Page created on December 16, 2018. Last updated on December 15, 2021 at 19:19
Acute kidney injury/Acute renal failure
Definition and epidemiology
Acute kidney injury (AKI), previously called acute renal failure (ARF), is a clinical syndrome which is characterised by an acute decrease in GFR (over hours or days), as evidenced by elevated creatinine. This means that the kidney filters less of the plasma than normal, causing waste products usually excreted by the kidney to accumulate.
Because there isn’t always a renal “failure” in this condition, it has been renamed from acute renal failure to acute kidney injury.
AKI can be characterised by three components:
- There is an acute decline in kidney function (as measured by decreased GFR)
- There is an accumulation of urinary waste products
- There may be oliguria/anuria (but not always)
Unlike chronic kidney disease, AKI is reversible in most cases, although some end up developing chronic kidney disease afterward. Depending on its type is the mortality still high (up to 60%).
Acute kidney injury is classified according to the cause:
- Prerenal AKI – Due to decreased perfusion of the kidneys
- Renal (or intrinsic) AKI – Due to damage to the renal parenchyme
- Will come back to this in topic 74 and 75
- Postrenal AKI – Due to obstruction to the passage of urine
However, in real life there are usually multiple factors involved.
According to the internet, “extrarenal uraemia” is an ancient term for kidney injury not due to organic kidney injury, i.e. prerenal AKI and postrenal AKI.
Prerenal acute kidney injury
Most common causes:
- Decreased RBF (heart failure, renal artery stenosis)
- Abnormal kidney haemodynamics (sepsis, hepatorenal syndrome)
All these disorders cause significant decrease in renal blood flow, which leads to a decrease in GFR as well. The tubules are usually unharmed, because decreased filtration means less work for the tubules, so the tubules don’t need too much oxygen. This means that despite the decreased perfusion, the tubules will not be hypoxic and will work as normal. However, if the RBF is severely decreased damage will occur.
Hepatorenal syndrome belongs to pathophys 2, but it will be quickly explained here. It occurs when a failing liver leads to abnormal haemodynamics of the kidney. Factors released from failing livers cause vasodilation in the splanchnic circulation, causing less blood to enter the kidneys. The kidney will respond by activating RAAS which vasoconstricts renal arteries. However, RAAS can’t overcome the vasodilation of the splanchnic circulation and instead just further limits the renal blood flow.
Because less plasma is filtered but the tubules still work normally the tubules will reabsorb relatively more than normal. This means that oliguria or anuria often occurs, but not always.
Those compounds that get into the filtrate exclusively by filtration (mainly urea and creatinine) will accumulate in the blood due to the low GFR, causing azotaemia. Urea reabsorption is enhanced (idk why) but creatinine reabsorption is non-existent. Urea accumulates in the blood by increased reabsorption and less filtering, while creatinine just accumulates because of less filtering. Because of this, the serum urea concentration will rise faster than the serum creatinine concentration. The urea:creatinine ratio in the serum increases, which is often used to distinguish prerenal acute kidney injury from other causes of AKI.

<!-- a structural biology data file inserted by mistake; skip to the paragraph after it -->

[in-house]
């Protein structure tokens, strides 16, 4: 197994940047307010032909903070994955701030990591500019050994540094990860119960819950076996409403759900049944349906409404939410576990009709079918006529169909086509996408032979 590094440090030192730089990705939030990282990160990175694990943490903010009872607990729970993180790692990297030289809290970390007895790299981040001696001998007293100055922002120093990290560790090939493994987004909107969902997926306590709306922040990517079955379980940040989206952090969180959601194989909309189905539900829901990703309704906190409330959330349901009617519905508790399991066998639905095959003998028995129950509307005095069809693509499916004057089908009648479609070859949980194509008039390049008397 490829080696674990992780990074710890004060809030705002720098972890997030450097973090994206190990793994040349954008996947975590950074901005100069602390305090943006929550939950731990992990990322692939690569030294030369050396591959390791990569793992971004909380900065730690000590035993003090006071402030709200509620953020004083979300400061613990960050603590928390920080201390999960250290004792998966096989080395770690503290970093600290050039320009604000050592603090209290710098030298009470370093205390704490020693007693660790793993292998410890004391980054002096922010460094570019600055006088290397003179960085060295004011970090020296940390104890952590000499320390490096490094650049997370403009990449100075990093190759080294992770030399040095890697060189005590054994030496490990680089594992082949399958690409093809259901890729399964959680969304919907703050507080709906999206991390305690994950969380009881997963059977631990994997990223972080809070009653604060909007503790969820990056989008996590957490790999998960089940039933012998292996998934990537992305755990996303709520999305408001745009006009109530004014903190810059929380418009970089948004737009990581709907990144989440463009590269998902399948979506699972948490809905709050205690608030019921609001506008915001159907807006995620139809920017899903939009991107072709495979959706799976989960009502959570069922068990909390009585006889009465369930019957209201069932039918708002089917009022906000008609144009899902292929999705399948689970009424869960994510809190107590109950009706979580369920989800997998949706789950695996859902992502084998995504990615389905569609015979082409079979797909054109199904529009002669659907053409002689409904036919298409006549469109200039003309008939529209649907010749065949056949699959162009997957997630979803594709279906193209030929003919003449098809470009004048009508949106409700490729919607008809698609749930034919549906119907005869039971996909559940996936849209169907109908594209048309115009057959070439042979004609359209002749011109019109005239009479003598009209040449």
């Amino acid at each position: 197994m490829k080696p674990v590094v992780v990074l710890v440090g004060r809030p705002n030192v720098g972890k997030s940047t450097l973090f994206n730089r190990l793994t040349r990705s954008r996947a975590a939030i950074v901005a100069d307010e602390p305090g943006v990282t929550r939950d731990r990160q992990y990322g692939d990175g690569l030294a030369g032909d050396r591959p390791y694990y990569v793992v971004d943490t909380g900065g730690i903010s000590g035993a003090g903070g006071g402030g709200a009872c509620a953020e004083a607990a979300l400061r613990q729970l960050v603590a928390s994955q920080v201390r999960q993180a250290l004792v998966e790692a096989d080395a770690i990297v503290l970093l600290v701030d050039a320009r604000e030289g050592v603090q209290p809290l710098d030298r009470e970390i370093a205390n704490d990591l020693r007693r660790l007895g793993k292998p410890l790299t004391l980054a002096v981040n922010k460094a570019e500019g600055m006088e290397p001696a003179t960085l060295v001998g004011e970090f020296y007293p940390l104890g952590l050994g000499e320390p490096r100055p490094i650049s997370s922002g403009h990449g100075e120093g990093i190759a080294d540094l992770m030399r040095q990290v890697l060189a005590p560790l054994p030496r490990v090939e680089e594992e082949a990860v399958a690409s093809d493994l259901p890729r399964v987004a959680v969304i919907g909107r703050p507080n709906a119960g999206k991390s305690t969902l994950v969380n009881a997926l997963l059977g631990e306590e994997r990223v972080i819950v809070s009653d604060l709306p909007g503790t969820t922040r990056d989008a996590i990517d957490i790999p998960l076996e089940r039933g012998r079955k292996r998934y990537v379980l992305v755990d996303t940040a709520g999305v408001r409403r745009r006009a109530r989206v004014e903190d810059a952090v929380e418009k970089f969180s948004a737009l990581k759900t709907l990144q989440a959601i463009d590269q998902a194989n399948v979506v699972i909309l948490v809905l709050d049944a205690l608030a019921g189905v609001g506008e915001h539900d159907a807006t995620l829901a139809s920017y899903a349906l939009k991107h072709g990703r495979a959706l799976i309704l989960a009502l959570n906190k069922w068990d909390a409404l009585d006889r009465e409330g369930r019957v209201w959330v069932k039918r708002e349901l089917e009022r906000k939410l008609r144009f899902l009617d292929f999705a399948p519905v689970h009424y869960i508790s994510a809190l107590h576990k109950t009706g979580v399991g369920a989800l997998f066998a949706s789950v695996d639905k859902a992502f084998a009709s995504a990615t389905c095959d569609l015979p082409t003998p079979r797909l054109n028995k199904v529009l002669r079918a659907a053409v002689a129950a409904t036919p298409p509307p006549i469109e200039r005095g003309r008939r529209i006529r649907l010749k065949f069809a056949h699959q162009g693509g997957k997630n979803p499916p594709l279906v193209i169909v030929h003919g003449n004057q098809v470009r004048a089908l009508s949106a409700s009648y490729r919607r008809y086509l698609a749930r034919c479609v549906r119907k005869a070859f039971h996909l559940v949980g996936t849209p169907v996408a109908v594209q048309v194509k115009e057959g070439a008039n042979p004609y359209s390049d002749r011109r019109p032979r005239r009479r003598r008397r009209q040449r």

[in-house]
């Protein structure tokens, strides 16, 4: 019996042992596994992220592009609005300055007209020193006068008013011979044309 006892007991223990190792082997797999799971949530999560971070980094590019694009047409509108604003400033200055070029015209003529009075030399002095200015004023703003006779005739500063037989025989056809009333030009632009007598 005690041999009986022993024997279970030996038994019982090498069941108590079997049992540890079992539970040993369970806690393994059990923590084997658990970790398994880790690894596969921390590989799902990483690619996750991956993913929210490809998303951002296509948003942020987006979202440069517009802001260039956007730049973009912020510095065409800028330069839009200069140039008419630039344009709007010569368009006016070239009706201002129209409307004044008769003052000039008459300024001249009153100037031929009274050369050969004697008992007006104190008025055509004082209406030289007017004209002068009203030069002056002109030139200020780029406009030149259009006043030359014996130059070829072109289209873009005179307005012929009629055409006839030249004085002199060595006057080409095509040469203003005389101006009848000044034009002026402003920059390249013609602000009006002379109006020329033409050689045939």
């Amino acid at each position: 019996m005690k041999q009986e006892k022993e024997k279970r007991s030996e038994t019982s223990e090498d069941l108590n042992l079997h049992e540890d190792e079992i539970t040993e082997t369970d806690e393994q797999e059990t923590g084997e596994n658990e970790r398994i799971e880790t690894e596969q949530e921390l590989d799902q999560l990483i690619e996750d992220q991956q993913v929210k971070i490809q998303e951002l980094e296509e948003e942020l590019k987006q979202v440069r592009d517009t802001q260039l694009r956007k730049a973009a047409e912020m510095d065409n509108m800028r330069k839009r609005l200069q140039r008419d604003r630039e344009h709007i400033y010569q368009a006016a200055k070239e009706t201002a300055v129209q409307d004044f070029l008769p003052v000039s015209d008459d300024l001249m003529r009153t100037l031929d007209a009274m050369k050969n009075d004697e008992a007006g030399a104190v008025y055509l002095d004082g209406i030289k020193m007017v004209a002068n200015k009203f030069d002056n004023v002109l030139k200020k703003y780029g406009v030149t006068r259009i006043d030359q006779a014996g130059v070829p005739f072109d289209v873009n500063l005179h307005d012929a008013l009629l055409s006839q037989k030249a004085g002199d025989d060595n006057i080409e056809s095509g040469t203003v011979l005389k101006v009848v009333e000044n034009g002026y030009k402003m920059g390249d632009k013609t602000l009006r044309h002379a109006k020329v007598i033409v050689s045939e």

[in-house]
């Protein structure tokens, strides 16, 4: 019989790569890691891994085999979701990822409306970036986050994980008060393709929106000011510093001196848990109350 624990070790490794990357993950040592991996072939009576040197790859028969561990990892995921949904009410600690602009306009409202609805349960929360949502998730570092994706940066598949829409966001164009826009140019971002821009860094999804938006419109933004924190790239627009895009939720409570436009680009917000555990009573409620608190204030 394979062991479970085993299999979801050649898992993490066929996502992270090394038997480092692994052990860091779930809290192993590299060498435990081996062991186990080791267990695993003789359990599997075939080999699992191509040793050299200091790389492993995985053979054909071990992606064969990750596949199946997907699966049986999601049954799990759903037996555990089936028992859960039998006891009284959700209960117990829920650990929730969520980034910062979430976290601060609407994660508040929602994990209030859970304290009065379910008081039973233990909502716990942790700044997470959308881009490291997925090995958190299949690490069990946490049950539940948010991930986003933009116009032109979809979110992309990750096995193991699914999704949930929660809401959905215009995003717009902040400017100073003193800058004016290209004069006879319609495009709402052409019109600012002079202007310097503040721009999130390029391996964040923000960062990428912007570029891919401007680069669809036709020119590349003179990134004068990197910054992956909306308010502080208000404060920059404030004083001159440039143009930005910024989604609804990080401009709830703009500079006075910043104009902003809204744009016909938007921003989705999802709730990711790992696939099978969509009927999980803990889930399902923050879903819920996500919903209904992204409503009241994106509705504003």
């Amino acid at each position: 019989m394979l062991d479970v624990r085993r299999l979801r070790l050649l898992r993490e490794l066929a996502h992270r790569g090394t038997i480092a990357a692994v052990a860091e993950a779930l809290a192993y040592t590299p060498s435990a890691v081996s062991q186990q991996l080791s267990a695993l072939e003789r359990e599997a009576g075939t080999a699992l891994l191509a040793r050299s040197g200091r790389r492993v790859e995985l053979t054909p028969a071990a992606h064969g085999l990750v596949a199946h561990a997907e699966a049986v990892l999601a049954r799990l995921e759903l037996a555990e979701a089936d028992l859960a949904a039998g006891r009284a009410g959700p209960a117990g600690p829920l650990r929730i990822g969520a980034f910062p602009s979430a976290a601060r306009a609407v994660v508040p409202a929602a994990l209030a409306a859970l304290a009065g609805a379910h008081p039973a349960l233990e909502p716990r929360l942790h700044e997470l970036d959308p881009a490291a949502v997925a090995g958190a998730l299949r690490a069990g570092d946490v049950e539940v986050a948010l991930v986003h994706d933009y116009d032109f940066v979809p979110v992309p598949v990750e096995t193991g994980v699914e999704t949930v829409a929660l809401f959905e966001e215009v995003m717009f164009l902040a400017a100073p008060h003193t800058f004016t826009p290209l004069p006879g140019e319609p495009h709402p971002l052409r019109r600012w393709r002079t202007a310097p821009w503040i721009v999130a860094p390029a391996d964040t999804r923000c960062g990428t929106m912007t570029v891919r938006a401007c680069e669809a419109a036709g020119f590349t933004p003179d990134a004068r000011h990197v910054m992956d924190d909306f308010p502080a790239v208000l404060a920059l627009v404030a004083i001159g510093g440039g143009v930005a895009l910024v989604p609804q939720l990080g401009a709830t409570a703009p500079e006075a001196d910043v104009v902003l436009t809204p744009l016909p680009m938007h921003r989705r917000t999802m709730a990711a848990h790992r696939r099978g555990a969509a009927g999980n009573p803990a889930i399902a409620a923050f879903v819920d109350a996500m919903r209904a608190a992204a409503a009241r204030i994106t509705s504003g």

I know the blue book states that creatinine rises more than urea, but I believe the book is wrong. All other sources indicate that urea rises more than creatinine.
Postrenal acute kidney injury
Postrenal AKI occurs when something blocks the outflow of urine. Common causes include:
- Benign prostate hyperplasia
- Prostate cancer
- Gynaecological cancer
Normally the pressure inside the glomeruli is higher than in the tubule. It is this filtration pressure difference that causes substances and fluid to be filtered out. The result of a blockage that the pressure inside the bladder/ureter/pelvis (depending on where the blockage is) causes a 20 – 300 mmHg pressure increase in the Bowman space. The filtration pressure therefore decreases, which reduces the GFR.
The increased pressure damages the tubule cells and even forces substances in the filtrate to be forced back in to the circulation by the tubules, so-called “back-leak”. This may contribute to oliguria.
As long as there is obstruction there will of course be little to no urine excretion. When the obstruction is removed the GFR normalize quickly, but the damaged tubular cells need a lot of time to recover. During this period is Na+ reabsorption low, which disrupts the cortico-medullary osmotic gradient, causing hyposthenuria with polyuria. The ADH sensitivity is also decreased due to damage, which contributes to polyuria.
Repeated obstruction may cause permanent damage and chronic kidney disease.
While there are many types, the consequences of AKI are mostly the same in all types. Independent of the cause, AKI causes products which are usually excreted by the kidney to accumulate. These products include sodium, water, potassium, urea, metabolic acids, and creatinine. The most common symptom is oliguria. Other potential signs, symptoms and laboratory alterations include:
- Decreased excretion of sodium and water -> sodium and water retention
- -> Oedema
- -> Hypertension
- Decreased excretion of potassium -> hyperkalaemia
- -> Potentially lethal arrhythmias
- Decreased excretion of metabolic acids -> metabolic acidosis
- Worsens hyperkalaemia
- Decreased excretion of urea and creatinine -> azotaemia
The non-excretory function of the kidney usually normal.